Nov 12, 2015

Premier League Wins In Claims Against Pub Landlords

A number of pubs across Tyneside and the rest of the UK have been ordered to pay thousands of pounds to the Premier League for unauthorised screening of live Premier League football matches.

Licensing bodies claim that they must protect the Premier League's copyright because Sky and BT pay huge sums to the Premier League for the right to broadcast Premier League matches live.

Football Association Premier League Ltd & others v Karen Murphy

In the 2011 case between Football Association Premier League Ltd & others v Karen Murphy, Ms Murphy, a pub landlord, was convicted for showing matches without a Sky subscription. The landlord instead used a Greek decoder box.

In an appeal to the Court of Justice of the European Union it was held that Ms Murphy was free to use the Greek broadcasting services which were legally available in another member state of the EU which resulted in the High Court overturning her conviction in 2012.

Copyright Works

Both the Premier League logo and anthem are copyrighted works which can still be infringed if an appropriate licence to use the works is not in place. In the recent cases some of the pubs used sophisticated technology that masked the Premier League logos in an attempt to prevent legal action being brought against them. However, this was not enough and the pubs were still found to have breached copyright and ordered to pay costs.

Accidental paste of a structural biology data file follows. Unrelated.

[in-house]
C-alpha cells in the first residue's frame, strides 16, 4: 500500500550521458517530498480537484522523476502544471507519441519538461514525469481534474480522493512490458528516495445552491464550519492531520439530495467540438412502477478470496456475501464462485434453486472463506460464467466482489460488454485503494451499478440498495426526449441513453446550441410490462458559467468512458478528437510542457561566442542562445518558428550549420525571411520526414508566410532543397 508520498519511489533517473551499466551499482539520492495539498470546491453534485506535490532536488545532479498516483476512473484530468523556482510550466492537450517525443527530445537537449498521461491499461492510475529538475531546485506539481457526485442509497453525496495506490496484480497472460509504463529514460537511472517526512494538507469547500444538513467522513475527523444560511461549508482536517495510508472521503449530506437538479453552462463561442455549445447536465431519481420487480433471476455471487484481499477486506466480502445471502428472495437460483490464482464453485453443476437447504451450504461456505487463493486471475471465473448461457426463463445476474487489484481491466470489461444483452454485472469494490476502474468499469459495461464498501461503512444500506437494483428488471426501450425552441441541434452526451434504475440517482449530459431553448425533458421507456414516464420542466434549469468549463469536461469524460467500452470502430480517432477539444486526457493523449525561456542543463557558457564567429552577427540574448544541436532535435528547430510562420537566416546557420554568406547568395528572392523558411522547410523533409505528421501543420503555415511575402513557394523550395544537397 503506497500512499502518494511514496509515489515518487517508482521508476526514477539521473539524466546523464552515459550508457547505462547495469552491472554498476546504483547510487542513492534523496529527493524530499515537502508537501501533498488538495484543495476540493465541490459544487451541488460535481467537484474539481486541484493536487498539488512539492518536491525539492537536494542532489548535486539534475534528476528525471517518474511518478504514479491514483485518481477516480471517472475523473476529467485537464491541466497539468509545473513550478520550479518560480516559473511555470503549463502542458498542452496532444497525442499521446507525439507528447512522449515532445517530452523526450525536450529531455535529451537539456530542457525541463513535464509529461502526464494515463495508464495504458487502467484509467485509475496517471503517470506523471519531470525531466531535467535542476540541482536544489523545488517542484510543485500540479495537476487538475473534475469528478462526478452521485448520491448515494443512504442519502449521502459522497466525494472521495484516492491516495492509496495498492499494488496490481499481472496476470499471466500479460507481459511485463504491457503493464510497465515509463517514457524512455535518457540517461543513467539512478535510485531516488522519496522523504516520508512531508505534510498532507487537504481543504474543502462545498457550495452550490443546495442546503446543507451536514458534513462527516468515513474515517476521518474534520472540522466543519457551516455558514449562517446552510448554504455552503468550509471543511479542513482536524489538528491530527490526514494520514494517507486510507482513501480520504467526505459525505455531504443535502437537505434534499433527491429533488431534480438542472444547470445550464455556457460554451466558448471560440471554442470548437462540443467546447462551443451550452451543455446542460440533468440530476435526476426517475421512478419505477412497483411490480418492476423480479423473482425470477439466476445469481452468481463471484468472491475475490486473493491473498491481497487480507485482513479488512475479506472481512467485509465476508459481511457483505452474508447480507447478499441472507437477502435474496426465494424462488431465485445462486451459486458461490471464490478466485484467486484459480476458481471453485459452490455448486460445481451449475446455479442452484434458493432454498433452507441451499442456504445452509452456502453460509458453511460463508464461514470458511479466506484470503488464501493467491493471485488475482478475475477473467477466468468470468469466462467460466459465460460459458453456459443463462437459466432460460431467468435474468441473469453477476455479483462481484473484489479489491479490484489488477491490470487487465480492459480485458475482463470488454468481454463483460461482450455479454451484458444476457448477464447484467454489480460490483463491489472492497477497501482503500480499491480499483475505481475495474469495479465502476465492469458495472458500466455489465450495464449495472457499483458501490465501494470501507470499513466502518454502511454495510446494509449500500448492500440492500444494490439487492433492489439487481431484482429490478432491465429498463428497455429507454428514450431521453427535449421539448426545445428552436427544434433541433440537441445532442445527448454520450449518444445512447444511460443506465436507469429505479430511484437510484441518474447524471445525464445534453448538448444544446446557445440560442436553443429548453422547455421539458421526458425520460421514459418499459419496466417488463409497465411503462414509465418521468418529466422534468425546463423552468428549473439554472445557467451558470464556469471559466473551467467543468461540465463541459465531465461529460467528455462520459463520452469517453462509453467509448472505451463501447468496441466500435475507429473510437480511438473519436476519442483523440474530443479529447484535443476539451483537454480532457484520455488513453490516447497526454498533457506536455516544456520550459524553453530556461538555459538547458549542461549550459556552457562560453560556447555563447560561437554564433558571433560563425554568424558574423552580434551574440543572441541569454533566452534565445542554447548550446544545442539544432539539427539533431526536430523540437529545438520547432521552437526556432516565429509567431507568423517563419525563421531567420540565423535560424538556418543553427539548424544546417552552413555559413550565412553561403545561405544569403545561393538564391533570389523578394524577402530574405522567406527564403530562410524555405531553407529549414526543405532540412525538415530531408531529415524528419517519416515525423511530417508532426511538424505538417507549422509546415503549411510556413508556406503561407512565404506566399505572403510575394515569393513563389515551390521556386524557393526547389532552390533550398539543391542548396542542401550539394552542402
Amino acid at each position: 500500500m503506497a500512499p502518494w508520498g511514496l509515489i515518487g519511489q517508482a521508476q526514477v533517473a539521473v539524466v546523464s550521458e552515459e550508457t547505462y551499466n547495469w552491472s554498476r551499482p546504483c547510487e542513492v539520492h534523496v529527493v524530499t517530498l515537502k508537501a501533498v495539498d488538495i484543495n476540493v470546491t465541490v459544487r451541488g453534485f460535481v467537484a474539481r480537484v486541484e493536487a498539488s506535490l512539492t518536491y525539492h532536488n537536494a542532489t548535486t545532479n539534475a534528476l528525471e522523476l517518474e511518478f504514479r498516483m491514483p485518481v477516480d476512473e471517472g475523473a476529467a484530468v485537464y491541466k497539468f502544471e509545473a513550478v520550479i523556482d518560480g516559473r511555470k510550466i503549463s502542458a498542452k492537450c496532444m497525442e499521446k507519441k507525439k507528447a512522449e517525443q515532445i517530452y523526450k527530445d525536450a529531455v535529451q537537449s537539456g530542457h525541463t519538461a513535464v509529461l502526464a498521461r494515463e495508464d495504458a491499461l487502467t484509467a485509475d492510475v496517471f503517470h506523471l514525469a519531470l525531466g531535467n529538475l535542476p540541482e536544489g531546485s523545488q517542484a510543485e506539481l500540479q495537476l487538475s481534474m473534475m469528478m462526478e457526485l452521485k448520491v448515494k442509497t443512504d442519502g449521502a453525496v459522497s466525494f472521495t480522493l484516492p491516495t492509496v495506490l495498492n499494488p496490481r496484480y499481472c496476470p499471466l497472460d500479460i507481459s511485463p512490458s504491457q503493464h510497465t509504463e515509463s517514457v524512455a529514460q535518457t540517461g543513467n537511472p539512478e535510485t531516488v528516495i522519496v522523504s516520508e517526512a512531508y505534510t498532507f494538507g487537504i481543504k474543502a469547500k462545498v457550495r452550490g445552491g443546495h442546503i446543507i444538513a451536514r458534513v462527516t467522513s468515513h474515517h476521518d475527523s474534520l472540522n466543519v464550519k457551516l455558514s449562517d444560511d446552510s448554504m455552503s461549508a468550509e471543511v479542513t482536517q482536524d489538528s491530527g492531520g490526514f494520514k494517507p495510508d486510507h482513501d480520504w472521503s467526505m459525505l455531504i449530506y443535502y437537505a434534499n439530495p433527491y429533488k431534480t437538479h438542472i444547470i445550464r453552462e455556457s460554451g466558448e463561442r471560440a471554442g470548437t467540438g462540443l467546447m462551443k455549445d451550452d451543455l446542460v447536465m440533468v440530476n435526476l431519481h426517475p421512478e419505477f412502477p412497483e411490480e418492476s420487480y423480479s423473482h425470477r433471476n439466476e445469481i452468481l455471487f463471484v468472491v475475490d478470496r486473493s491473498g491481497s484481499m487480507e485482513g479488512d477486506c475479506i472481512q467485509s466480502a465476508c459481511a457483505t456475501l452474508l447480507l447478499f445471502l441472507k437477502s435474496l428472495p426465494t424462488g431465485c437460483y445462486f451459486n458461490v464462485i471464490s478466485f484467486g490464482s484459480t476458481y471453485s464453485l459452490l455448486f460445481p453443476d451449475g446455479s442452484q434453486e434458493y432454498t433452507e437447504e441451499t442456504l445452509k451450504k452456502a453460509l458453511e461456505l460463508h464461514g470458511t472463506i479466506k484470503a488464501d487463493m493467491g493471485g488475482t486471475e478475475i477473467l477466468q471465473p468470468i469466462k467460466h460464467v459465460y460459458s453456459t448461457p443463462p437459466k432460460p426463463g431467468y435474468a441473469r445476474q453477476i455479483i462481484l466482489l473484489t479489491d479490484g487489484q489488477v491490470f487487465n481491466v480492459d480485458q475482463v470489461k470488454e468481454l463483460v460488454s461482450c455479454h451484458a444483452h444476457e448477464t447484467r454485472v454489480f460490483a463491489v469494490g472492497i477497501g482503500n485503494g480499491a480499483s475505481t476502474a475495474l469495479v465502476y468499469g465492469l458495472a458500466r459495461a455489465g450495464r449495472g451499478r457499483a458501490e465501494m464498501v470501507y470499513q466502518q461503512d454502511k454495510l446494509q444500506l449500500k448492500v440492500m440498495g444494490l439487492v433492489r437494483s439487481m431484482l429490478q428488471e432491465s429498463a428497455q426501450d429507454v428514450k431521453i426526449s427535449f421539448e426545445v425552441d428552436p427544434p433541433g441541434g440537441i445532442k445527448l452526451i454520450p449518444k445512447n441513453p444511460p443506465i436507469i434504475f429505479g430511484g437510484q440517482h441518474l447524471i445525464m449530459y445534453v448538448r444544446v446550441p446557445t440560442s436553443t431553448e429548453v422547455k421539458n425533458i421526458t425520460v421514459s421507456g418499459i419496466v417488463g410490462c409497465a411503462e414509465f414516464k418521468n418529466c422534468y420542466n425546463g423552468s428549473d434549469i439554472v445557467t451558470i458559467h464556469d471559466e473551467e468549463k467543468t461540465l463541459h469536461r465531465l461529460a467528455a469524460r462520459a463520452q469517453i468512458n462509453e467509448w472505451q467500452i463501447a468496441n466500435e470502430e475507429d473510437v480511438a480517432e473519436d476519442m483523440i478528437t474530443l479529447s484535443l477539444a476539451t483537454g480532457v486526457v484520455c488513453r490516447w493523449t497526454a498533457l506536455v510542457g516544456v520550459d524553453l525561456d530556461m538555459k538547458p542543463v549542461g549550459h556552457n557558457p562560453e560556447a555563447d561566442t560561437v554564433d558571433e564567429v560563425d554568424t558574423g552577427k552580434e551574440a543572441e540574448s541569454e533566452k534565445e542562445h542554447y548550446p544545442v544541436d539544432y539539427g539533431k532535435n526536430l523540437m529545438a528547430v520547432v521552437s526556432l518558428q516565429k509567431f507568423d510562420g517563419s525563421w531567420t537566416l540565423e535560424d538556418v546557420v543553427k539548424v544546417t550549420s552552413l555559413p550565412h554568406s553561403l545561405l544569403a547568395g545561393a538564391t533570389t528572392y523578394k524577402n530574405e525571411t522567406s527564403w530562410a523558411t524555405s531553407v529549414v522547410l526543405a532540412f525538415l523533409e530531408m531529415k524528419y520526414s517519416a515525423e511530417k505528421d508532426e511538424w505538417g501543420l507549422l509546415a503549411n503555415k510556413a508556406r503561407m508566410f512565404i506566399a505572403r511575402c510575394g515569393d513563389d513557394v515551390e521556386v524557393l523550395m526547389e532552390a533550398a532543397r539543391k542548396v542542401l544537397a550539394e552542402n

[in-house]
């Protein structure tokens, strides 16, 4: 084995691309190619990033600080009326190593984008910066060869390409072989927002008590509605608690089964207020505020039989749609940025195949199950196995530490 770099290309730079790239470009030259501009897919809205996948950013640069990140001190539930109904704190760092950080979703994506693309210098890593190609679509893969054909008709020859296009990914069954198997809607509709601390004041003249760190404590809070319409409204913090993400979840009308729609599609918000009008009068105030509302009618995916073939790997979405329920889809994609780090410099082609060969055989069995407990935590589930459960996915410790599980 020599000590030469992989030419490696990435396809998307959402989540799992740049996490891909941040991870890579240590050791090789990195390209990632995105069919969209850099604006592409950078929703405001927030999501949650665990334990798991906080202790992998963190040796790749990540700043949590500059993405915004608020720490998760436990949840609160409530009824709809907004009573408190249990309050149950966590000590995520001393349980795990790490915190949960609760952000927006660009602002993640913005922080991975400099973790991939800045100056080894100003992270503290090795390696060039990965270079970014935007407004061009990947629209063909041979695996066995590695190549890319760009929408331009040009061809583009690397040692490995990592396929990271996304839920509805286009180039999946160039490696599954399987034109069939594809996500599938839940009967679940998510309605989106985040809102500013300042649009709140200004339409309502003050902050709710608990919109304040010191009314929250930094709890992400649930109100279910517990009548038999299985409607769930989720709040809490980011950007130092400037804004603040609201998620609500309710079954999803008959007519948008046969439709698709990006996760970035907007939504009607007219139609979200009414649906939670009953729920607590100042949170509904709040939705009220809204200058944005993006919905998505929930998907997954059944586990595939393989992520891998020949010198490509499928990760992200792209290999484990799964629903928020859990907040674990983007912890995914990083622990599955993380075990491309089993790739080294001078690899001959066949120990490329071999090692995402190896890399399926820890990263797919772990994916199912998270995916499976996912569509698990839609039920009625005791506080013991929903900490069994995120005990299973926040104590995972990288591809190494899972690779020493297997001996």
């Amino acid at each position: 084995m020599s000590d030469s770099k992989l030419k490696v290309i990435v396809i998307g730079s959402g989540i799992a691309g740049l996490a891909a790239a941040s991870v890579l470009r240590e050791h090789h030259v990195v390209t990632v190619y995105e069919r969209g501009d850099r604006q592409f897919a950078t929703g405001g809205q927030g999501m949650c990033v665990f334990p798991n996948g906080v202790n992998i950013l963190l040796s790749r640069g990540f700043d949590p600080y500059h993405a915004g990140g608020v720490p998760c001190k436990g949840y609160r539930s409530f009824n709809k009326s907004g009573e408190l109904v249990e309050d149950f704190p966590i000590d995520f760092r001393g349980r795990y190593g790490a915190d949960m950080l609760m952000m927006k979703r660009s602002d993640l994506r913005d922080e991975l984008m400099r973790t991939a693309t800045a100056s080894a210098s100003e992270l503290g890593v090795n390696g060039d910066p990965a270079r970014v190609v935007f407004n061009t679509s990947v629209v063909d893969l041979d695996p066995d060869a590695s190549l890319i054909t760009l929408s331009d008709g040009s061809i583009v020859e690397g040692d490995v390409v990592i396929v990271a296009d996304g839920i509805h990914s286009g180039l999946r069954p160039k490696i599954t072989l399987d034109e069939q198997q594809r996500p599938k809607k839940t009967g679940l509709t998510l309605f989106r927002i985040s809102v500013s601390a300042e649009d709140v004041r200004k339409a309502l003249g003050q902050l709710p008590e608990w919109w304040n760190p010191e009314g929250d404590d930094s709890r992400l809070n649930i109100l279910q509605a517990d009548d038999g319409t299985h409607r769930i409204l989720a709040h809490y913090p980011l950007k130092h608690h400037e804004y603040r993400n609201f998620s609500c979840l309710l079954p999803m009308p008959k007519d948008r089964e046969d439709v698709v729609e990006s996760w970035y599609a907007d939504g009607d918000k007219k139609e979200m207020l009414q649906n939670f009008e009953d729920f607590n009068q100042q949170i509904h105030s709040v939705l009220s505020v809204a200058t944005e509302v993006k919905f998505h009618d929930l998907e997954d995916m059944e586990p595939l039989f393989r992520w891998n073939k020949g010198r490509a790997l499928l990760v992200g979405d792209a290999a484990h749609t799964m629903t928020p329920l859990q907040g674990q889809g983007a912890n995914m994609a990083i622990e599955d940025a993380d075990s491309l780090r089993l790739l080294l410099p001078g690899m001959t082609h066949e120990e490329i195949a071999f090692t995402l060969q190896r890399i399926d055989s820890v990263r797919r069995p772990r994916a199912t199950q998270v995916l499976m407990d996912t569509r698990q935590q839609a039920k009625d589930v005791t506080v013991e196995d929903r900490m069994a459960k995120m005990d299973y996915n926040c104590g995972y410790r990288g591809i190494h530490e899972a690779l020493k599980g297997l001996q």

In addition, a private prosecution was made against the supplier of the illegal systems, and was ordered to pay £125,000.

The Premier League uses a company called ID Inquiries Limited to act on its behalf to identify premises illegally showing live FA Premier League Football matches.

Landlords are being warned that they must have an appropriate commercial (and not domestic which are considerably cheaper) subscriptionto show the matches. A Premier League spokesman said: "We would advise all publicans to ignore the lies peddled by suppliers who make false claims about the legality of foreign broadcasts of our matches, and to contact Sky Sports and BT Sport as they are both authorised to show live Premier League football in commercial premises in the UK."

The consequences of providing illegal broadcasts can be large fines and in some cases prison sentences.

Posted by: in: Case Law, Copyright, News

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